It seems that little credit is given to what must have been extremely hard work, to rise from a non-entity in the world of gymnastics to holding its highest female honor in just 2 years. Little credit appears to be given to the fact that Gabby Douglas won the all-around medal precisely because she posted excellent scores on all 4 gymmastic apparatus, the balance beam, vault, uneven parallel bars and floor exercise (unlike her teammates, most of who did not even compete on all 4 and did not score as well as she did on those they didcompete on).
No credit at all is given to the resilience of her poor, single, Black mother; our nation doesn’t care about, let alone reward, the indomitable will and spiritual strength it takes to actually be a single Black mother in America raising four children. Or the strength it takes to allow your 14-year-old daughter, your baby, to move far far away in terms of literal and cultural distance to chase a dream. Hell, even after the team gold was won with Gabby being the highest scoring qualifier for the all around, the Today Show did a whole “Parents of the Fab 5” segment in which it not once mentioned Gabby by name, although it was sure to let us know who Jordyn Wieber’s parents and Aly Raisman’s parents were. (It is Natalie Hawkins, btw, not Missy Parton, no matter how much the media is running around saying that Gabby had a white mother too.)
Hell, the haters even dissed the poor child’s hairdo (the same hairdo as her teammates—and therein lies the problem.)
We all know why, if we are honest with ourselves and others.
If there is any place in popular women’s Olympic sports that has earned the name “The White World of Sports”, it’s women’s gymnastics.
It’s not like she’s the first Black woman, though, to excel at this awesome sport.
If you want to name someone that even came close to rivaling the all-around greatest the sport of gymnastics has ever seen in terms of skill, shrewdness and personality (the ethereal Nadia Comenici), it isn’t Jordyn Wieber you need to talk about. It isn’t Shannon Miller, part of the 1996 Magnificent Seven team that NBC waxed rhapsodic about on Friday night in a lenghty segment without once mentioning the name of the Black woman who also, like Gabby Douglas, outscored her teammates on 3 out of the 4 apparatus in the all-around. And it isn’t Mary Lou Retton either, though her personality and punch justifiably left her beloved after the 1984 Olympics in which she took the all-around. It isn’t even Shannon Miller, the woman who was the Jordyn Wieber of the 1996 Olympic team, yet who herself ultimately had her legacy diminished because of another woman who became America’s darling only because she risked lameness for the team, Kerri Shrug.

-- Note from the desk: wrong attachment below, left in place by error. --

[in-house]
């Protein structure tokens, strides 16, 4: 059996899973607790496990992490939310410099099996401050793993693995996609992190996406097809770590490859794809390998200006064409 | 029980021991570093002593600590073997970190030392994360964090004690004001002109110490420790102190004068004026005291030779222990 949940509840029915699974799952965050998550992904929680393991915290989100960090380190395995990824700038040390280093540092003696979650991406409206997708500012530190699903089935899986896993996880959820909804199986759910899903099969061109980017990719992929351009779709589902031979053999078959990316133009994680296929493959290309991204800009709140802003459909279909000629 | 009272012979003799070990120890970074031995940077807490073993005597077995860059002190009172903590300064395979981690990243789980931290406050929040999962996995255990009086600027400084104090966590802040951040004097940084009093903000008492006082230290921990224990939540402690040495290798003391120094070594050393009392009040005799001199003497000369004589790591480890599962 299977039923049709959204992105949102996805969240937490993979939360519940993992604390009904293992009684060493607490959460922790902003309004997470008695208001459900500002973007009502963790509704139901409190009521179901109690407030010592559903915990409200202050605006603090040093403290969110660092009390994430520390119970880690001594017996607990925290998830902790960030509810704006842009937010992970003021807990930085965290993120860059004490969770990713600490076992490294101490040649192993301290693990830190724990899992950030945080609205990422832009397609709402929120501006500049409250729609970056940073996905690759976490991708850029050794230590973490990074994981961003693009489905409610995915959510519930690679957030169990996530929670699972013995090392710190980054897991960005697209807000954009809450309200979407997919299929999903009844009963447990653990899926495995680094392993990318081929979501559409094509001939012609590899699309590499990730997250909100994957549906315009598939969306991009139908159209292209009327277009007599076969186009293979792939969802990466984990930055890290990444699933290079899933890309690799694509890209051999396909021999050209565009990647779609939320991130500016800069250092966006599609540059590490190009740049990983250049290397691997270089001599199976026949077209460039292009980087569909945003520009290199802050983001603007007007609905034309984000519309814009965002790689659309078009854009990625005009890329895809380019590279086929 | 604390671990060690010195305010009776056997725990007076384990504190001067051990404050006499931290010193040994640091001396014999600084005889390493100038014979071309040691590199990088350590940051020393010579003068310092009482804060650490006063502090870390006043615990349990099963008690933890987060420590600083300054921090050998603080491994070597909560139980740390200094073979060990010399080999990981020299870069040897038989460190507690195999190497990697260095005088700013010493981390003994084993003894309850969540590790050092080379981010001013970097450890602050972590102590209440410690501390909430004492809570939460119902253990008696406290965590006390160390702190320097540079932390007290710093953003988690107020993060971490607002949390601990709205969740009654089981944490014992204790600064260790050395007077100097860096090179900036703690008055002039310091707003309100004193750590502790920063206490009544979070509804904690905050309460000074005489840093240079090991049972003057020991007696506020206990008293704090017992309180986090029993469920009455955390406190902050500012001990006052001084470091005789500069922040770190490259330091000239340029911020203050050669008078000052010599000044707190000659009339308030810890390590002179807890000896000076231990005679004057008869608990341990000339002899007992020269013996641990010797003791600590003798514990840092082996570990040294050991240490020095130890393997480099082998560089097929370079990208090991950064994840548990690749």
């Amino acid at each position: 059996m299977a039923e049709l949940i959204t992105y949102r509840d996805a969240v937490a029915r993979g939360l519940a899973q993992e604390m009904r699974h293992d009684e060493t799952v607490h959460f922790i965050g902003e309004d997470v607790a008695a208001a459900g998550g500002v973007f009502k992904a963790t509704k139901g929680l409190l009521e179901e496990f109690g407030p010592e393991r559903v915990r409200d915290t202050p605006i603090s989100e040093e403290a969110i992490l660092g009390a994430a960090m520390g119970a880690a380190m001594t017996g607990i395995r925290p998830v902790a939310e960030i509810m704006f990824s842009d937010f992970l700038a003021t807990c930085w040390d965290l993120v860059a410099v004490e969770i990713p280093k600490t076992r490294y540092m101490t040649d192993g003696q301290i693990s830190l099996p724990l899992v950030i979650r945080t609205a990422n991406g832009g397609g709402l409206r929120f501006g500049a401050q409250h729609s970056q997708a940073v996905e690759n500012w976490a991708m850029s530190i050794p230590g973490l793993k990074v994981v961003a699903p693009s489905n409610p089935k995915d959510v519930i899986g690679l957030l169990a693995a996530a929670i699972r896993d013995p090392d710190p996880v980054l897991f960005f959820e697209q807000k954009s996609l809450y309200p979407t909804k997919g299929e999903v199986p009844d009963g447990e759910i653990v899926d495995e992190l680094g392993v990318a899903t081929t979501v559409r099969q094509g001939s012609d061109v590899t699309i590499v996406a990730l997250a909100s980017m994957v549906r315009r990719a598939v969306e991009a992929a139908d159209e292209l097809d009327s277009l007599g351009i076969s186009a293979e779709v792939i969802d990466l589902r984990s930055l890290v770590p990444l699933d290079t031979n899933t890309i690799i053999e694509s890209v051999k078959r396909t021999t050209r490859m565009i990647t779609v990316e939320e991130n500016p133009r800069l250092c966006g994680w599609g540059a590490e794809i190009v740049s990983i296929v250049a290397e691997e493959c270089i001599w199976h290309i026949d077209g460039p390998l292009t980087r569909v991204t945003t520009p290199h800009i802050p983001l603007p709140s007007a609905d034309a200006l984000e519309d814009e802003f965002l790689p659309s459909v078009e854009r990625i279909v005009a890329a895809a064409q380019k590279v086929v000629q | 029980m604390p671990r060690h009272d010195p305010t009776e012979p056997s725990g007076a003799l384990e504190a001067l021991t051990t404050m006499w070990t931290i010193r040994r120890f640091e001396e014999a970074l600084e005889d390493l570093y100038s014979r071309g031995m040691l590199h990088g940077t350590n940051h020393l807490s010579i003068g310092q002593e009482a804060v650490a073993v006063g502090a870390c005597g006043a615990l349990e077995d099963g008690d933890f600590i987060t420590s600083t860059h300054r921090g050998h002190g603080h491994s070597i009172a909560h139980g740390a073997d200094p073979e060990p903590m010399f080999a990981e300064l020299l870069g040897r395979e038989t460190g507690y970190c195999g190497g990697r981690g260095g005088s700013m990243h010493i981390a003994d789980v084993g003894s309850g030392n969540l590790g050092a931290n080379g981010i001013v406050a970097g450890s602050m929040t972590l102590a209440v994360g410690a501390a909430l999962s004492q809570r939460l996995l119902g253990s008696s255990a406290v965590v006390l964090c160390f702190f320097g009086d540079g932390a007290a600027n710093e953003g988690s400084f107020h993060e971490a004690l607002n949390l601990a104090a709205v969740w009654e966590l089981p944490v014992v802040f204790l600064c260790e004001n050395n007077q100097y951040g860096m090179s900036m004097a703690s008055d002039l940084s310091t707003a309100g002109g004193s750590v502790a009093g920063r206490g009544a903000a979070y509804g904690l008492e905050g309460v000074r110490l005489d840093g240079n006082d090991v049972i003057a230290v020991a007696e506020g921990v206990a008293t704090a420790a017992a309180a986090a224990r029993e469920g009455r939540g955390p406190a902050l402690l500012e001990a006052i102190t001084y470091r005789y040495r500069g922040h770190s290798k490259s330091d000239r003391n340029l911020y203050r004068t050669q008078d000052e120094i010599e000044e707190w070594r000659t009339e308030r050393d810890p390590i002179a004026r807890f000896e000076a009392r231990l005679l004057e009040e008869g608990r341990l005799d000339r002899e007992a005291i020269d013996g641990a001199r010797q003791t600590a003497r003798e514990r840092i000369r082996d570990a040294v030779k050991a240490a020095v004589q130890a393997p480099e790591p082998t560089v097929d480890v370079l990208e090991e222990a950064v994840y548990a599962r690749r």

You wouldn’t name any of them. Instead, you would name a woman who at 15 scored perfect “10”s on what may have been the most athletically-demanding (aka fuckin’ superb) floor routines the world has ever seen. While still excelling at every other apparatus as well. The woman who in 1996 became the first Black woman to ever win an Olympic medal for her work on an individual gymnastics apparatus:
Despite her being the only American woman to have won three Olympic gold medals and compete in different medal-winning Olympic gymnastics teams (1992, 1996 and 2000), Dominique Dawes is remembered now only to those whose love for the sport of gymnastics is never-ending. Dominique Dawes was the only woman on the American gymnastics team in 1996 to have had her scores from all four events counted rather than thrown out in the team event that earned “The Magnificent Seven” America’s first team medal in women’s gymnastics. She electrified the world and, for a short time, America too, with her sheer beauty and talent and joy in the sport even as a young girl. Yet today Dominique Dawes is not a wealthy gymnastics coach and few who do not know gymnastics know her name. She is not even a regular news commentator on the sport she too elevated with her grace and beauty—and fierce athletic prowess. Had the Obama Administration (thank you Michelle!) not lifted her up and allowed her to continue to publicly inspire, it seems she would be today making most of her living as a motivational speaker. Largely forgotten.
Except how can you forget something like this? Who would even WANT to?
Dominique Dawes should be a household name in our country, just as Gabby Douglas should have been before she ever set foot in London last week. But she isn’t. Just as Gabby wasn’t, until folks literally had the choice between looking like public fools and acknowledging that yes, this year she is the best America had to offer in one of the world’s most beloved women’s sports.
Overachieving Black women are everywhere. In every profession. In every field. Many of them should be household names given their impact on their fields and our world. Yet too many aren’t, especially when compared to their Black male and white female counterparts.
Yet most Americans don’t even know their names. Sure, they all know Oprah, and Halle Berry. Tyra Banks, Aretha Franklin, Missy Elliot and Michelle Obama. Celebrities, although these women too had to be strong and smart and talented to make it where they have.
But what about all these other women whose biographies and work legacies are a testament not just to the best that Black women have to offer, or Black people have to offer, but people have to offer? Here is just a handful of their overachieving names. All of these best of the best of the best Black women are known by far fewer Americans than their way-beyond-normal intellect and talented biographies would suggest is and was their due.
- In Law: Hon. Constance Baker Motley (be sure to click on the Congressional Resolution upon her passing—but leave yourself plenty of time to read about her LONG list of accomplishments)